The African American Cultural and Heritage Facility (AACHF) has been added to the portfolio of the City of Austin’s Cultural Arts Division, part of the Economic Development Department. The facility, located at 912 East 11th Street, provides meeting and performance space for educational and cultural activities, and catalyzes business opportunities and creative collaboration within Austin’s African American community. The move creates synergy with the Cultural Arts Division’s programs and aligns with the City’s priorities of ensuring equity across Austin.
“We are pleased to welcome the African American Cultural and Heritage Facility to the Cultural Arts Division,” said Meghan Wells, Manager of the Cultural Arts Division. “The facility’s commitment to cultural preservation and community engagement is foundational and combining their unique assets with our own will allow the Cultural Arts Division to expand our programming and outreach in meaningful new ways.”
To mark the occasion, the AACHF will host a celebration, during the East Austin Studio Tour, on Saturday, November 18, from noon-3 p.m. Tours of the facility will be provided, including a special viewing of the African American Portrait Project, “Reflections,” by artist Reginald Adams. Sited in the courtyard of the facility, the mural is comprised of tile portraits of African American leaders who have significantly contributed to Austin’s history. A new tile for the mural, dedicated to Dr. William Astor Kirk and selected by the City of Austin’s African American Resource Advisory Commission, will be unveiled at the event at 12:45 p.m.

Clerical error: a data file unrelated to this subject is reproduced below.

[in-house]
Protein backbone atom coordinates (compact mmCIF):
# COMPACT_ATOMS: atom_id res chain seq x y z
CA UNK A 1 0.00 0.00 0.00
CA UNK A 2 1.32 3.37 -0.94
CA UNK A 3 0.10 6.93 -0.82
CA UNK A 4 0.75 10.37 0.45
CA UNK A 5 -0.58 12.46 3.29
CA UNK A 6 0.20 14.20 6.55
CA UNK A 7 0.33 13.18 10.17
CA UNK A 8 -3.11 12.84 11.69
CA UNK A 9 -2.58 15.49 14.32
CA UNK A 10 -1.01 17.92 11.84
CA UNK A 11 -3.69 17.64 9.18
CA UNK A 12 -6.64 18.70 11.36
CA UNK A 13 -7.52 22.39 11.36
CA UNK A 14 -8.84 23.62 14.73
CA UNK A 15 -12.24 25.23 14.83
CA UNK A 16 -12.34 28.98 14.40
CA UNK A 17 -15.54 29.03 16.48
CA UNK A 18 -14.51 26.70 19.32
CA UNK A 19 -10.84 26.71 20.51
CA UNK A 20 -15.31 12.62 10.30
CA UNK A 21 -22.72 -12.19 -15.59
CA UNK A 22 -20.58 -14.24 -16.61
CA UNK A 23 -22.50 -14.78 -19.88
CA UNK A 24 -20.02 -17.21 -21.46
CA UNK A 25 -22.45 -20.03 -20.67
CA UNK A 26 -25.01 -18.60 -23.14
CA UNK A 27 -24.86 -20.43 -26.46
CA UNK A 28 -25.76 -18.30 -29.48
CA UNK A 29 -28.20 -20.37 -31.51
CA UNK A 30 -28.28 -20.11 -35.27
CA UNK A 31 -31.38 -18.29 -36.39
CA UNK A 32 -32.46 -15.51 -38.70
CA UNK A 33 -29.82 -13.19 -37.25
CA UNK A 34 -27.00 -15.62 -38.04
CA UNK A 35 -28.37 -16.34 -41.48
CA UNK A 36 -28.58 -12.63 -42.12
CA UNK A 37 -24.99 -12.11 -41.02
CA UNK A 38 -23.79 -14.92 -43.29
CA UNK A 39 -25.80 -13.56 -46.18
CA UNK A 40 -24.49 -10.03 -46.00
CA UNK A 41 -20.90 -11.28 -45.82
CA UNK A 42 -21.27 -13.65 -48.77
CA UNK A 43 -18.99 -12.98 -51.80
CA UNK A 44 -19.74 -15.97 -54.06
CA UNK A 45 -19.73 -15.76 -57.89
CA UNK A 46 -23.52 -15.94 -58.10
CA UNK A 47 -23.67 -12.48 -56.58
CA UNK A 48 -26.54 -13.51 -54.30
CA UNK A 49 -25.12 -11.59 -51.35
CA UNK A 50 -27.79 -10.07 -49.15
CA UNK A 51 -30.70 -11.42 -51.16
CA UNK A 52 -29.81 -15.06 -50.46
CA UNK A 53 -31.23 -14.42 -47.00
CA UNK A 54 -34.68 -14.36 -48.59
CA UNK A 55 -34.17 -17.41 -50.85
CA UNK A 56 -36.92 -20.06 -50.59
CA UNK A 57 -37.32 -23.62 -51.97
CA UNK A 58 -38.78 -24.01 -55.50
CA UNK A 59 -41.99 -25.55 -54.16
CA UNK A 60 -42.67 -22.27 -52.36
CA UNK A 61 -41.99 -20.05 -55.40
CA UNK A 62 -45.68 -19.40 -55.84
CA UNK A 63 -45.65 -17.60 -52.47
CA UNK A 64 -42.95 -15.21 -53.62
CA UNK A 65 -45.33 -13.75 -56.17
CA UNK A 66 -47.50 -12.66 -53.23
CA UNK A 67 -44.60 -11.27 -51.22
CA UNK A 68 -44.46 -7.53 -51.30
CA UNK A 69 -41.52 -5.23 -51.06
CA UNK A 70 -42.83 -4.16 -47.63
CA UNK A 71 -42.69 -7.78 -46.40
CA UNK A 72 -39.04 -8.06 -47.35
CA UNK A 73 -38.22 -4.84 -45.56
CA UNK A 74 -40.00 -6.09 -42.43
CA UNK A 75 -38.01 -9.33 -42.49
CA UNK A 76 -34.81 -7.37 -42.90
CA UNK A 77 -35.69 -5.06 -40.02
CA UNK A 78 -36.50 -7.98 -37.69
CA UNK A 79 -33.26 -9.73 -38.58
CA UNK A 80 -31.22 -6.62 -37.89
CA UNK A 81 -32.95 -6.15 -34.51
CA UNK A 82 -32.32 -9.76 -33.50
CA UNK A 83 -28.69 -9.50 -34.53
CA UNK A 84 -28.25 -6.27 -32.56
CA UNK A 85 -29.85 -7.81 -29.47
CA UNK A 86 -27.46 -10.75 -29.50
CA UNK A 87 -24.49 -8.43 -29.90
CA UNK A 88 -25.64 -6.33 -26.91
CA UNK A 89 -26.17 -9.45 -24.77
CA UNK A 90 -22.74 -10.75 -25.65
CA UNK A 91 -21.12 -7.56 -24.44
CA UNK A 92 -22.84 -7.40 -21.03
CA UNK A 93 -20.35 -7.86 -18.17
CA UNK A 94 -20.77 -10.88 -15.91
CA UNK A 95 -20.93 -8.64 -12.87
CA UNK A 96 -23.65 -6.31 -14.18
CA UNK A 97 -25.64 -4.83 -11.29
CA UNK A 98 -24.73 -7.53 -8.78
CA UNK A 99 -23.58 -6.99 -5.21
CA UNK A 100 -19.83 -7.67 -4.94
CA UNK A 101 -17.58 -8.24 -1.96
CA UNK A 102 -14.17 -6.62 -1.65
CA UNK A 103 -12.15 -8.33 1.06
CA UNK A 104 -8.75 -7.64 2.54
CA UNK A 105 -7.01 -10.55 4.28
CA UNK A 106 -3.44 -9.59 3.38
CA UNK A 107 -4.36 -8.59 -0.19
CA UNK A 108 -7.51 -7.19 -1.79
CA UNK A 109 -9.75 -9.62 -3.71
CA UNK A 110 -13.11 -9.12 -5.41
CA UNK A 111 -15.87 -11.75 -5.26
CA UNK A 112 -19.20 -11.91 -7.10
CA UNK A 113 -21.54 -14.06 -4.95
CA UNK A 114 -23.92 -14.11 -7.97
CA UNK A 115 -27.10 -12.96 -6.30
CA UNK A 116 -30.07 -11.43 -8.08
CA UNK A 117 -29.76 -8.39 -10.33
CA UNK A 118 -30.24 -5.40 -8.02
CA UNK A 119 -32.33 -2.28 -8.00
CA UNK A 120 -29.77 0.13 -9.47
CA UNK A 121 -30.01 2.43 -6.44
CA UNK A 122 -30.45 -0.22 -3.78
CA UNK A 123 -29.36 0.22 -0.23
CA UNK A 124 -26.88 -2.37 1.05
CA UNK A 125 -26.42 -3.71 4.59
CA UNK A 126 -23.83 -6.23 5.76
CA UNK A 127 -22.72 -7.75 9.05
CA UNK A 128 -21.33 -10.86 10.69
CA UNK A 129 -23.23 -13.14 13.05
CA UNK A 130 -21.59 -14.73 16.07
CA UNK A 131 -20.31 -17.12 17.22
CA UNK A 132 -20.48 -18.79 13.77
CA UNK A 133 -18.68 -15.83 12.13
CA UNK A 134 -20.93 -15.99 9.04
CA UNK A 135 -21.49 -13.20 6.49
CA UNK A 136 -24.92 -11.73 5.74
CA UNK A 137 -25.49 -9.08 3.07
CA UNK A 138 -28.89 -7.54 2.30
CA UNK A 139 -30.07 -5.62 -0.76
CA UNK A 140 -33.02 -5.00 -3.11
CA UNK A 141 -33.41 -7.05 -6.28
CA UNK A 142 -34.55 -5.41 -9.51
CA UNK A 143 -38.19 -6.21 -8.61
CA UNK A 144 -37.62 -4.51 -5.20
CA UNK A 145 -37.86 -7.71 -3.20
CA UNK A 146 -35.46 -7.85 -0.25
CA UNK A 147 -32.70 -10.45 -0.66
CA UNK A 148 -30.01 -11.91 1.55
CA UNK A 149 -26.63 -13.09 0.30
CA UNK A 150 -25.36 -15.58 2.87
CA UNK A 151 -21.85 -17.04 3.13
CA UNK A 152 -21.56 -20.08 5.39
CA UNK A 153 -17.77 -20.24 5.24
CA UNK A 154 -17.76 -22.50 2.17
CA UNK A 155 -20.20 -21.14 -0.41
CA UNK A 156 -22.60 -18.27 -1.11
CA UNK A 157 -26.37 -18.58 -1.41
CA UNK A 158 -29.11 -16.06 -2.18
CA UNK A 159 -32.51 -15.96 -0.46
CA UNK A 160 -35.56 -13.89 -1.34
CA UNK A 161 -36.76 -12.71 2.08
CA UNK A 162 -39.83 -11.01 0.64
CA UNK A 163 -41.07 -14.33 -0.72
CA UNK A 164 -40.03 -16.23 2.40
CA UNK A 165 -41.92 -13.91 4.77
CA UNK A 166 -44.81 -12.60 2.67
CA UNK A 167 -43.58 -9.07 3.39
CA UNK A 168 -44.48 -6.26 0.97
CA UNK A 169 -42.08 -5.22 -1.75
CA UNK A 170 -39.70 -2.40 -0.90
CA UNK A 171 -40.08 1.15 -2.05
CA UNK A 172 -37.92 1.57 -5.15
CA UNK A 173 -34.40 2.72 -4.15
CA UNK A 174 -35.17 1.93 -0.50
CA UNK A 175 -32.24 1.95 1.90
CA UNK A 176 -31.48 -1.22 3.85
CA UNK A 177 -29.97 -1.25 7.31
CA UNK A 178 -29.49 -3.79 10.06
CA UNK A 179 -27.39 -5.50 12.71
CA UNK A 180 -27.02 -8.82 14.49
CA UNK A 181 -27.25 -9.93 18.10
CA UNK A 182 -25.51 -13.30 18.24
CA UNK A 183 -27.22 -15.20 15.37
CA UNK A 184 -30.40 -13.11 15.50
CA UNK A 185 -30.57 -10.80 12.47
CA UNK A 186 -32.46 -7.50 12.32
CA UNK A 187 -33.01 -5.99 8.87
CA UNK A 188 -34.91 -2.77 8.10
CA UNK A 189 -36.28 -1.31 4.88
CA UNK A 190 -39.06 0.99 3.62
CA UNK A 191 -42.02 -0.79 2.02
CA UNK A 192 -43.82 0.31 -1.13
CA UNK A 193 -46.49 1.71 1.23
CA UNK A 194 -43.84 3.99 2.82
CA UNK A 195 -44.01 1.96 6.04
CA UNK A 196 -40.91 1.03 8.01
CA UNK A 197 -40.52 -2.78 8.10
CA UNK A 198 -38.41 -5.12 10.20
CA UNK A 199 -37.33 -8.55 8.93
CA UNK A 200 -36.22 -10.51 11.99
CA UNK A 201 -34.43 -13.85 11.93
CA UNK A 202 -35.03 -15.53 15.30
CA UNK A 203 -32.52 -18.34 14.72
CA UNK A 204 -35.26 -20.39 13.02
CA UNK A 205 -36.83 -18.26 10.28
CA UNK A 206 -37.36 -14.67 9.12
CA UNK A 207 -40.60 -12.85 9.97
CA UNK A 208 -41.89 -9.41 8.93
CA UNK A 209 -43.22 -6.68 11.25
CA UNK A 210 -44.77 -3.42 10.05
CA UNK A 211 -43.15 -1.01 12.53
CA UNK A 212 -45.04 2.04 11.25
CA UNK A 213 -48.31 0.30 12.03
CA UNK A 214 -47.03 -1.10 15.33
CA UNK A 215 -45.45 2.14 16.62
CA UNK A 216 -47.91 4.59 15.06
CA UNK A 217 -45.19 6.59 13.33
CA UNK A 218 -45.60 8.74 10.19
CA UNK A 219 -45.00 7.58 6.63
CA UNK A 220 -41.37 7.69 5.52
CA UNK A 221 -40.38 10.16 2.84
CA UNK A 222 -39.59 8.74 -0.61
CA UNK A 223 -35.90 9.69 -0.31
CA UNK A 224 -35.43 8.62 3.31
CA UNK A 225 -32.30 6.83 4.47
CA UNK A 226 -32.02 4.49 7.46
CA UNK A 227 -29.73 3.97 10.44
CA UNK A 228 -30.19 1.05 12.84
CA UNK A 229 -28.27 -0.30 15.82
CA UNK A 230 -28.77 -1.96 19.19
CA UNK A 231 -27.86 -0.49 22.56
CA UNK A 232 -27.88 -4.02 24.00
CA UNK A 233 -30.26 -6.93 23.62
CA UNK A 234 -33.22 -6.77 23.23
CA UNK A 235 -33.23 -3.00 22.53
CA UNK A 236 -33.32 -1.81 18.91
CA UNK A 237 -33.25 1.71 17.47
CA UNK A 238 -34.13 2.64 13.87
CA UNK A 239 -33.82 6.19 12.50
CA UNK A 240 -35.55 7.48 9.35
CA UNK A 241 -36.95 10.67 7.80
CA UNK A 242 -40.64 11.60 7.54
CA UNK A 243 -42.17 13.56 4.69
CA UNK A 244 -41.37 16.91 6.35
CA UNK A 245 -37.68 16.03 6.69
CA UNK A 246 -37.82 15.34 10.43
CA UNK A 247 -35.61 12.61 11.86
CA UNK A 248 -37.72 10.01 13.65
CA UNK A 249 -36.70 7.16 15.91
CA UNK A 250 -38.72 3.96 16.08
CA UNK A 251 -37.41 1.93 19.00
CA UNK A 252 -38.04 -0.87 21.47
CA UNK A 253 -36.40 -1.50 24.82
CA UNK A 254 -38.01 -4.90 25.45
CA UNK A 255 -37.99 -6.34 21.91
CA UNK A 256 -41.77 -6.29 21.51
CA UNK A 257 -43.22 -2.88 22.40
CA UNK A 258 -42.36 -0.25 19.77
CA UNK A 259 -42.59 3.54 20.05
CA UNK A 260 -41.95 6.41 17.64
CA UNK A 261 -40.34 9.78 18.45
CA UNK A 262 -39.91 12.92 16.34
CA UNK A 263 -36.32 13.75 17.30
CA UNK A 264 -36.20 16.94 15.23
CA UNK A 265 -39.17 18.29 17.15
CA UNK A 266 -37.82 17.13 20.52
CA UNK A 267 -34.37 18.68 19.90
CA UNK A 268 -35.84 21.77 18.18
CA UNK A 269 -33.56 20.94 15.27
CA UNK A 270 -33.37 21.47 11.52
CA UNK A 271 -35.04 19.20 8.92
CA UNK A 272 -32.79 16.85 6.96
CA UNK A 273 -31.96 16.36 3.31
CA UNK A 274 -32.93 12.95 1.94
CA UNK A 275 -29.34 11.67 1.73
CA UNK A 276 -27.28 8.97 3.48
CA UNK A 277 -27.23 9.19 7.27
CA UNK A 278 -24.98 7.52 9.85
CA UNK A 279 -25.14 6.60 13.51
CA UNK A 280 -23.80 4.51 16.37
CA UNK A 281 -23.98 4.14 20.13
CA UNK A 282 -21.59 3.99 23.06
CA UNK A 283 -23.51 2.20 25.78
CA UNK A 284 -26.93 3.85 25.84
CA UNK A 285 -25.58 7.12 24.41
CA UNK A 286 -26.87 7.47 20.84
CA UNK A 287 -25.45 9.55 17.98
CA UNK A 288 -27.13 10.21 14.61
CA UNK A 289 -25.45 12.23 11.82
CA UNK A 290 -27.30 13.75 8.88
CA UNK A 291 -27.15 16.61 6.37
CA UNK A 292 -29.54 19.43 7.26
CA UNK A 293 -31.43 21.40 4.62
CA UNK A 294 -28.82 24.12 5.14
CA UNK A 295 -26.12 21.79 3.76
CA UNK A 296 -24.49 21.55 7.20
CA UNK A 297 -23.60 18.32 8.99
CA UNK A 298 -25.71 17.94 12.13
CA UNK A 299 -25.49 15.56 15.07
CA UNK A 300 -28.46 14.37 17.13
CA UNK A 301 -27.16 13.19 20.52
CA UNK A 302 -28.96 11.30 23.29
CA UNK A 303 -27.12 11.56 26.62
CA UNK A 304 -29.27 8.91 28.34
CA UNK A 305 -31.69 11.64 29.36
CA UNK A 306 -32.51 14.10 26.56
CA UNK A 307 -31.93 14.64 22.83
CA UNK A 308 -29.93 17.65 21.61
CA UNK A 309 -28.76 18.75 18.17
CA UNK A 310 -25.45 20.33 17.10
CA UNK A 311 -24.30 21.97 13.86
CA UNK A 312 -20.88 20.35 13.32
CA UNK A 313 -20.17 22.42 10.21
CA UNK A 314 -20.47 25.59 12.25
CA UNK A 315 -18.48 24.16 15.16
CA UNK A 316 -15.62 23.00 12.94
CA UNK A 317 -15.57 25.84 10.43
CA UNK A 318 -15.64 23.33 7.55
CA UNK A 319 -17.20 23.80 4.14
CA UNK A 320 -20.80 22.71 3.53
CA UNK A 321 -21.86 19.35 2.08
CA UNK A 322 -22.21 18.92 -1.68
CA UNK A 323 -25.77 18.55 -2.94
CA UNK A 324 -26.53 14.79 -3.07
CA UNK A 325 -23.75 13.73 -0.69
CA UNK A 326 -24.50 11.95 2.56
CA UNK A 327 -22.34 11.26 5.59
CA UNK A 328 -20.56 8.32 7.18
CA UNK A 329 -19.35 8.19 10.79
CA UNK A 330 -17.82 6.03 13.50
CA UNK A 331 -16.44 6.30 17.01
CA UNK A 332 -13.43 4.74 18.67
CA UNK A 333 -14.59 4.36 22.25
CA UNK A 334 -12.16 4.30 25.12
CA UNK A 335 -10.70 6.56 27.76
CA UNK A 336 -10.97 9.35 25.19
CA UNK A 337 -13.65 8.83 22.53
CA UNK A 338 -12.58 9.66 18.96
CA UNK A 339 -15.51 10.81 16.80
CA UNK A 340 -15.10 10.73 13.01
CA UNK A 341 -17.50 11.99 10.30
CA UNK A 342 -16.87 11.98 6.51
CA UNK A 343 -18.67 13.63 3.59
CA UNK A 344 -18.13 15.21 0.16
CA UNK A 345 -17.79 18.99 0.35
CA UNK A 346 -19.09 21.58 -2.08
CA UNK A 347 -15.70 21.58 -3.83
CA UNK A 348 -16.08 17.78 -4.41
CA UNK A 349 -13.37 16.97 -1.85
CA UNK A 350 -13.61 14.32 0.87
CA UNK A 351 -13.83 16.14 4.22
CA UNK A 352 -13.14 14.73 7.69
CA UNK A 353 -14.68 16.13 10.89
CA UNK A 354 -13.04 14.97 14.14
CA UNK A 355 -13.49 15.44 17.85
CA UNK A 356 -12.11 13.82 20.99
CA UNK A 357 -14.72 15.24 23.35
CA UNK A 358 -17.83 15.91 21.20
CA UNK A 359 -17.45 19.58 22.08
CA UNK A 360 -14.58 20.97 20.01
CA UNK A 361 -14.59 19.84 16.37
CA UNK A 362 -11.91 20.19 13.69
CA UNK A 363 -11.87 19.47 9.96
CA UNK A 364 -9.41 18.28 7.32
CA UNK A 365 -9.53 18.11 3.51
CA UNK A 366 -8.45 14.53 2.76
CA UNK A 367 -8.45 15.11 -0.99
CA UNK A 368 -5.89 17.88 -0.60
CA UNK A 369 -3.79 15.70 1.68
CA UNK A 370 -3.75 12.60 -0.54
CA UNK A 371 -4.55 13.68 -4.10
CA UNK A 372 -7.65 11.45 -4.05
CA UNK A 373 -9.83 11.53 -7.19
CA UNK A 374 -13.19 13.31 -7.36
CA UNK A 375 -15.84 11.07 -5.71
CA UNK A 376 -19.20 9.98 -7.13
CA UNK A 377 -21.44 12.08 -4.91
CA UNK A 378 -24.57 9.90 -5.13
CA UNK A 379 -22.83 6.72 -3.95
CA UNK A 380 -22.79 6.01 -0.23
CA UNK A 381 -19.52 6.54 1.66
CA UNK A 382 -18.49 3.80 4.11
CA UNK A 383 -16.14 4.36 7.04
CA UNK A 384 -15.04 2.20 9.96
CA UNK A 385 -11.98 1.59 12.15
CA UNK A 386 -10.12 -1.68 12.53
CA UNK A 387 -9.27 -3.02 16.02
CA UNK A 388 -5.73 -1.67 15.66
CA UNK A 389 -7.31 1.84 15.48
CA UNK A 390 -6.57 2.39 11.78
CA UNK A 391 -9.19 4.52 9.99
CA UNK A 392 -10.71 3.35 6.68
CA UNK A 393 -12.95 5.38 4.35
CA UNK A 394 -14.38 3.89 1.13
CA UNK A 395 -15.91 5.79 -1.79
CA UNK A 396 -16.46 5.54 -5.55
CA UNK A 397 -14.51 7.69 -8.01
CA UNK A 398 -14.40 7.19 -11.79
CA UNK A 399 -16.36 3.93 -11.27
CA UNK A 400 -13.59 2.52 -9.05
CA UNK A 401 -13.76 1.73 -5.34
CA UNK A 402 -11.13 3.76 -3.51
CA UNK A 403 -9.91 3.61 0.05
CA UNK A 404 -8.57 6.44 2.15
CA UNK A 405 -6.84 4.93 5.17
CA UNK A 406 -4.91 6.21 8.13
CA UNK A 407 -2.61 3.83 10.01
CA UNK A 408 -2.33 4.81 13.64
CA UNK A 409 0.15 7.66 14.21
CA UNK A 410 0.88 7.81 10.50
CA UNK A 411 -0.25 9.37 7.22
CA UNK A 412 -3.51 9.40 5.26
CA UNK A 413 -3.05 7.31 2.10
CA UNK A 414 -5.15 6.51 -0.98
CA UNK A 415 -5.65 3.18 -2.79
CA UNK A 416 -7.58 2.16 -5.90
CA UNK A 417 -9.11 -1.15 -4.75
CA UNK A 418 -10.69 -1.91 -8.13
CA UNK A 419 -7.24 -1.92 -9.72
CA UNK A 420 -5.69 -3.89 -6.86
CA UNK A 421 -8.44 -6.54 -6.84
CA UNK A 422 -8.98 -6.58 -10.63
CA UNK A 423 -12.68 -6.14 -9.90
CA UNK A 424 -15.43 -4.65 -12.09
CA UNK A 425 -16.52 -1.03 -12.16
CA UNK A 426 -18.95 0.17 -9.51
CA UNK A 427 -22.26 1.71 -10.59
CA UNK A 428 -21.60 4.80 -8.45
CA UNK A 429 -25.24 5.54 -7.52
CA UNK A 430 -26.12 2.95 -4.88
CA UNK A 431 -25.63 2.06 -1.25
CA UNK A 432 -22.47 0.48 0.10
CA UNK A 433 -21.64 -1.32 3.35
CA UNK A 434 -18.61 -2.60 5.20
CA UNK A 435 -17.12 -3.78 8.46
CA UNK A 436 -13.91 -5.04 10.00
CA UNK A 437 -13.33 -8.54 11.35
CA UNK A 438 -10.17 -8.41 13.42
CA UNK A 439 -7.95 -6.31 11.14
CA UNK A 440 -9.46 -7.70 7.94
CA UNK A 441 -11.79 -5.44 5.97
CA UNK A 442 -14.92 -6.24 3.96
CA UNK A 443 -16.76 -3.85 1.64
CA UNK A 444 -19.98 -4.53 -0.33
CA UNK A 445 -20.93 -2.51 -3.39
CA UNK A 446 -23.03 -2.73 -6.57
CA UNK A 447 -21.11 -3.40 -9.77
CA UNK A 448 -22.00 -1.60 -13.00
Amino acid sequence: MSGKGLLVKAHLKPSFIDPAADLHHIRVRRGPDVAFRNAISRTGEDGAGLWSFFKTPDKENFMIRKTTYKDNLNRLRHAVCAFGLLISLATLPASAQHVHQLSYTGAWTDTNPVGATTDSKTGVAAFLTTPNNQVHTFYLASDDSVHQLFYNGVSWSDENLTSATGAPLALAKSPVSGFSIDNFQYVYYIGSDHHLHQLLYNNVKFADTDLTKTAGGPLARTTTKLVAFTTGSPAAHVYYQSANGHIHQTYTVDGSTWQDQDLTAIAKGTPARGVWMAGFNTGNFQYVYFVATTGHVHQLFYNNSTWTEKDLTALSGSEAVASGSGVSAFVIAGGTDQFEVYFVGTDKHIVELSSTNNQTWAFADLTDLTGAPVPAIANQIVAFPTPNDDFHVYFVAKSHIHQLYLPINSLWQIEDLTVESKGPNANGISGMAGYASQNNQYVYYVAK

Staff, led by facility manager TJ Owens, will be on hand to provide information about the resources of the facility, including a computer lab, meeting rooms, dance studio, and public plaza, available to the community.
The event will highlight a new mural added to the exterior of the facility, created by artist Ryan Runcie and supported by Capital View Arts and the Cultural Arts Division, featuring imagery of prominent African American leaders throughout Austin’s recent history. Artworks curated by Capital View Arts will also be on display inside the Facility.
The celebration is free, family-friendly, and open to all. Live music, food, and drinks will be provided, beginning at noon.
Named after the state-designated African American Cultural Heritage District where it is located, the African American Cultural and Heritage Facility adds to the area’s cultural significance by facilitating arts, business, cultural and entertainment programming.
The facility houses the Greater Austin Black Chamber on Side A and the Office of Arts & Cultural Resources on Side B. The L-shaped architectural design by McKinney York Architects has been lauded for its modern design elements.
The cultural institution benefits Austin, not only in terms of culture, diversity, resources, tourism, and activities, but also economically in stimulating business and economic development.
The African American Cultural and Heritage Facility is a three-part project that includes: restoration of the historic Dedrick-Hamilton House; construction of a 4,000-square-foot building with meeting spaces, offices, and a multipurpose room; and a mosaic mural in the outdoor courtyard commissioned by Art in Public Places.